Information cookies

Cookies are short reports that are sent and stored on the hard drive of the user's computer through your browser when it connects to a web. Cookies can be used to collect and store user data while connected to provide you the requested services and sometimes tend not to keep. Cookies can be themselves or others.

There are several types of cookies:

  • Technical cookies that facilitate user navigation and use of the various options or services offered by the web as identify the session, allow access to certain areas, facilitate orders, purchases, filling out forms, registration, security, facilitating functionalities (videos, social networks, etc..).
  • Customization cookies that allow users to access services according to their preferences (language, browser, configuration, etc..).
  • Analytical cookies which allow anonymous analysis of the behavior of web users and allow to measure user activity and develop navigation profiles in order to improve the websites.

So when you access our website, in compliance with Article 22 of Law 34/2002 of the Information Society Services, in the analytical cookies treatment, we have requested your consent to their use. All of this is to improve our services. We use Google Analytics to collect anonymous statistical information such as the number of visitors to our site. Cookies added by Google Analytics are governed by the privacy policies of Google Analytics. If you want you can disable cookies from Google Analytics.

However, please note that you can enable or disable cookies by following the instructions of your browser.

Why we need heroes

Leading an interpretive life makes a leader, and there’s no course to teach skills and competences that are required. Of course a leader should be acquainted with modern and postmodern hermeneutical theory, but, even more so, he or she should develop leadership by interpretation and lead an interpretive life. By an interpretive life we mean the embodied reflection of everything the community stands for, such as its faith and hopes and life expectations. An interpretive life invites all who care to participate in narrative identification. Accordingly, an interpretive life points at viable hermeneutical pathways for others to take.

Almost thirty years ago James Wm. McClendon stated that Christian communities do need heroes of faith to embody the convictions they share (‘Do We Need Saints Today?’, 1986). We honour our fathers of faith, because their lives aptly symbolize our shared convictions and the great story of the faith as we understand it. Paul Fiddes, Brian Haymes and Richard Kidd, too, have shown that for Baptists saints belong to the legacy of the Church (Baptists and the Communion of Saints: A Theology of Covenanted Disciples, 2014). In their feebleness saints embody the faith, hope and love of the Church, and as such their lives provide rich and costly ground of divine disclosure. Their stories make a venue for the Spirit to act through, just as the biographies of Hudson Taylor, Dietrich Bonhoeffer and Athol Gill do. Their lucid examples re-define and transform the role of leadership in the Church. Their type of leadership (if one could call it leadership after all) differs significantly from the kind of leaders churches tend to attract nowadays. I would call this form of leadership sacramental leadership, which is not built on technical qualities like exegesis and management skills. As I said, an interpretive life, recognized as sacramental leadership, cannot be taught or purchased by training, because it is the story of a life that is visited by Christ’s sufferings and decisions, and functions as a storied space for people to step into and meet Christ, not the saint. Baptists should look and pray for such leaders, I think.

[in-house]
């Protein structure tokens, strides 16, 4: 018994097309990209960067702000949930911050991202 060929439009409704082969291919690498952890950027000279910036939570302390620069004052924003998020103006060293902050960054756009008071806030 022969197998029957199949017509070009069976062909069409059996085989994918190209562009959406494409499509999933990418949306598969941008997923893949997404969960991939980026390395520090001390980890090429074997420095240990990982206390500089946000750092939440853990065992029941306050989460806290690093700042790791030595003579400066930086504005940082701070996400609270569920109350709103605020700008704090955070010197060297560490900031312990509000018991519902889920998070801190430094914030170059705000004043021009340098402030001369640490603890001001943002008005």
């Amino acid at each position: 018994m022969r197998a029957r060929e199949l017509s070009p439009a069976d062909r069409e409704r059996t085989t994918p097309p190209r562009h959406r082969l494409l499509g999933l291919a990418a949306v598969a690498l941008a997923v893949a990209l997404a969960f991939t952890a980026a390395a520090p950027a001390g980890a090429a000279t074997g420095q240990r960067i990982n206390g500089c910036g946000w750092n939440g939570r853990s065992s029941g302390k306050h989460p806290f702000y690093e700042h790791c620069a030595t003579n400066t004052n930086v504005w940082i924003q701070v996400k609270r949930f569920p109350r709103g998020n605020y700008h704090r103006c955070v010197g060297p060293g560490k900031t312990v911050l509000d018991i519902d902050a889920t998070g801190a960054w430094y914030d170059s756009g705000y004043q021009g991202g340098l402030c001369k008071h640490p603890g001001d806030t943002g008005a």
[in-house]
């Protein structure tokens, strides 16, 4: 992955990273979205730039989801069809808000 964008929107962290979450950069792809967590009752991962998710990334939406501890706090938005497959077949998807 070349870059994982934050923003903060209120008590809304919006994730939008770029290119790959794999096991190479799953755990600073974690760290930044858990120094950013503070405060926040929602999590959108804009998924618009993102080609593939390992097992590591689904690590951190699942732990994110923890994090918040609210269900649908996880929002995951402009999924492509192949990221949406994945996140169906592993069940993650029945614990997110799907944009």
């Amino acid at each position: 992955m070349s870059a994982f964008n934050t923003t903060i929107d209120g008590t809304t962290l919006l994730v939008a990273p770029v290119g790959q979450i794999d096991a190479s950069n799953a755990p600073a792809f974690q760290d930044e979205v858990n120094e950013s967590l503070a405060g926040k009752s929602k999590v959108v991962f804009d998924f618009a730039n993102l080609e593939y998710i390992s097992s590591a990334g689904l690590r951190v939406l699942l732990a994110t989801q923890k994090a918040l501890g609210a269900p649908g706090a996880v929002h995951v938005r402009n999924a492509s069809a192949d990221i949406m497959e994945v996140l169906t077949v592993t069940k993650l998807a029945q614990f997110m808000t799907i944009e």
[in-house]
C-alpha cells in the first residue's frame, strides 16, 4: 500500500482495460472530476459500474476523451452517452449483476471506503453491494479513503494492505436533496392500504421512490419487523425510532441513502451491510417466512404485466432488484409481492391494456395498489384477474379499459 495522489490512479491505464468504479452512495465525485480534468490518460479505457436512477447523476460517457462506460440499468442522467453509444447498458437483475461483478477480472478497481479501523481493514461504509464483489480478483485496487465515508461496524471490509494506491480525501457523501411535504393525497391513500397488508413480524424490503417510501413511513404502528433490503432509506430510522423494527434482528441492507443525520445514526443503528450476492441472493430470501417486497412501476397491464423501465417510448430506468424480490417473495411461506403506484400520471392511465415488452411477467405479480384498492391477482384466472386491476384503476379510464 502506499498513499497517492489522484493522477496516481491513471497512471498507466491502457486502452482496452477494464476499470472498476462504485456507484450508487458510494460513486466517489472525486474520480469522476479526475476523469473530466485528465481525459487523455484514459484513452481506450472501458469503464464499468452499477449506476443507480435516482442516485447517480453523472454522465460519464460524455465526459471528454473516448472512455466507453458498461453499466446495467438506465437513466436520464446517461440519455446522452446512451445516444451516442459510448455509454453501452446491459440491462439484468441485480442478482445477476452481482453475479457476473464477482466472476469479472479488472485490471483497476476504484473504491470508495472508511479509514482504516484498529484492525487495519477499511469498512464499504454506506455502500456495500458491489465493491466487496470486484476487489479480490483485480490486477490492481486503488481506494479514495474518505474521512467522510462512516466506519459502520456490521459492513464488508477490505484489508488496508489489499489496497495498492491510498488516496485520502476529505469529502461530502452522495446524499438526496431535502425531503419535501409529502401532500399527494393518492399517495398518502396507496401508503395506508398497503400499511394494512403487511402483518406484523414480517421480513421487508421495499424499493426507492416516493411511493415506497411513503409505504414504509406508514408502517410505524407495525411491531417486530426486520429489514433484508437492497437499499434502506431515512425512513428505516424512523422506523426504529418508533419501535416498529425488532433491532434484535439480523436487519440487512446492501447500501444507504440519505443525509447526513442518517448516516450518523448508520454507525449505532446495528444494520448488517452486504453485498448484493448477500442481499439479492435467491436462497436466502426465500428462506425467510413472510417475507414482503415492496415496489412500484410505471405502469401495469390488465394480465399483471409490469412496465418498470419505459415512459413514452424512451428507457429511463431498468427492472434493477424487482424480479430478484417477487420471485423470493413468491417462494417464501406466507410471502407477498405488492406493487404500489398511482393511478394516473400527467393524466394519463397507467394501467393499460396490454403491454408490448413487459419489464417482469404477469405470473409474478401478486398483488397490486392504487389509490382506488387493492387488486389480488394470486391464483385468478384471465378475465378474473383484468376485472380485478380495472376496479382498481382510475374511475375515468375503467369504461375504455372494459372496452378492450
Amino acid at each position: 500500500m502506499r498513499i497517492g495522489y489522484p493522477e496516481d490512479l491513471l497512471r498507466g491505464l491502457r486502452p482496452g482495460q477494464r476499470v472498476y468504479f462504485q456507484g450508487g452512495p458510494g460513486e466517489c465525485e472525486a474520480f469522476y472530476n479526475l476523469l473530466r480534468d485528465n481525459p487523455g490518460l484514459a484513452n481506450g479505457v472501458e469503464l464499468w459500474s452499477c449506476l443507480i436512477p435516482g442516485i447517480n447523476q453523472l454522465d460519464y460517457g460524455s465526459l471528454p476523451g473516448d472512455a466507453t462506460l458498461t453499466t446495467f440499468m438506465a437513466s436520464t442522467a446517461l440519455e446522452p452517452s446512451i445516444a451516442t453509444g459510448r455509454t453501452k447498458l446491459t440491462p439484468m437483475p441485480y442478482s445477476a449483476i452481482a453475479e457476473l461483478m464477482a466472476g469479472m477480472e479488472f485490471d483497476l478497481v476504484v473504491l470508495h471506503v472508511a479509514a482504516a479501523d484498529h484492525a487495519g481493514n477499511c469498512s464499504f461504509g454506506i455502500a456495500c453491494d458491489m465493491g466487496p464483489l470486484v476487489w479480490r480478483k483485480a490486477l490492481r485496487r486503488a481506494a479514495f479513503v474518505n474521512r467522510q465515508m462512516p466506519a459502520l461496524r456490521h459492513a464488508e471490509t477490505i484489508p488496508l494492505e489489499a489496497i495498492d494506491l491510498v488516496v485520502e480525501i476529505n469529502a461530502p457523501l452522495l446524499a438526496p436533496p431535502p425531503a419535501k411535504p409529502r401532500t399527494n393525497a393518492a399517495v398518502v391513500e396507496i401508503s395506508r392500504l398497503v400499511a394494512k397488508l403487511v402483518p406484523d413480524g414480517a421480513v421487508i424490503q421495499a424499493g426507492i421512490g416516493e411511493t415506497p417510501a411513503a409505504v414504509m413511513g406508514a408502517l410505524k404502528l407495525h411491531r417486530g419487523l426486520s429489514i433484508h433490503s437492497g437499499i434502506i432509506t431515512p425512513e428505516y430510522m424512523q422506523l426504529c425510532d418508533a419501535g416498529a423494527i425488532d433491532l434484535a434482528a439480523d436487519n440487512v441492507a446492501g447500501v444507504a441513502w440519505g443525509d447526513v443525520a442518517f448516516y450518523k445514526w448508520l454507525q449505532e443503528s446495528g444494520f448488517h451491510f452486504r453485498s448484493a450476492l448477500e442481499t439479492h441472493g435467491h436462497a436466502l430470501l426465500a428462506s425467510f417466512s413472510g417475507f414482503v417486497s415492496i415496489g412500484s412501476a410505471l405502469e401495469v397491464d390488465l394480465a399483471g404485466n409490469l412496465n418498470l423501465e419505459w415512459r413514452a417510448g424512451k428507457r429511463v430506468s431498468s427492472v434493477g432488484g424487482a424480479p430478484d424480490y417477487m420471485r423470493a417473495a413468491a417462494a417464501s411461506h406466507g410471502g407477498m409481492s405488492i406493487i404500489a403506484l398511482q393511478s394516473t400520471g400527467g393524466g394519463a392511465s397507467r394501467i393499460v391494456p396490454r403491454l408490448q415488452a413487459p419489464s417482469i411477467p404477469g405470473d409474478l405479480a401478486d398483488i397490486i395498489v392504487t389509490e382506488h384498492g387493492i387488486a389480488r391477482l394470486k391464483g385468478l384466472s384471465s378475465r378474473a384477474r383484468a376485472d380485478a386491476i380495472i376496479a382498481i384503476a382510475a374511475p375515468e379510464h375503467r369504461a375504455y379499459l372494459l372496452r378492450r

If the sun would die right now, the earth would still have eight minutes of light and warmth to live by. This far, and yet this close is the sun to the earth. In the same way, there are lives of Christians that still provide light and warmth, although they have already passed away. Their strength and sobriety have reached us ever since. Such is true spiritual leadership.

 

Partners

The James Wm. McClendon Chair is made possible by these national and international partners:


Logo Vrije Universiteit Amsterdam

Vrije Universiteit Amsterdam

Logo Unie van Baptistengemeenten in Nederland

Dutch Baptist Union

Logo IBTSC Amsterdam

International Baptist Theological Study Centre

Logo Evangelisch Werkverband binnen de PKN

Evangelisch Werkverband

Nancey Murphy

Nancey Murphy

Logo Baptist World Alliance

Baptist World Alliance

Christelijke Hogeschool Ede

Christelijke Hogeschool Ede

Newsletter

Stay up to date on our research, publications and blogs by subscribing to our newsletter.

Find us

James Wm. McClendon Chair
Postjesweg 150
1061 AX Amsterdam
The Netherlands

Vrije Universiteit Amsterdam
De Boelelaan 1105 
1081 HV Amsterdam 
The Netherlands

© James Wm. McClendon Chair - Sitemap (XML)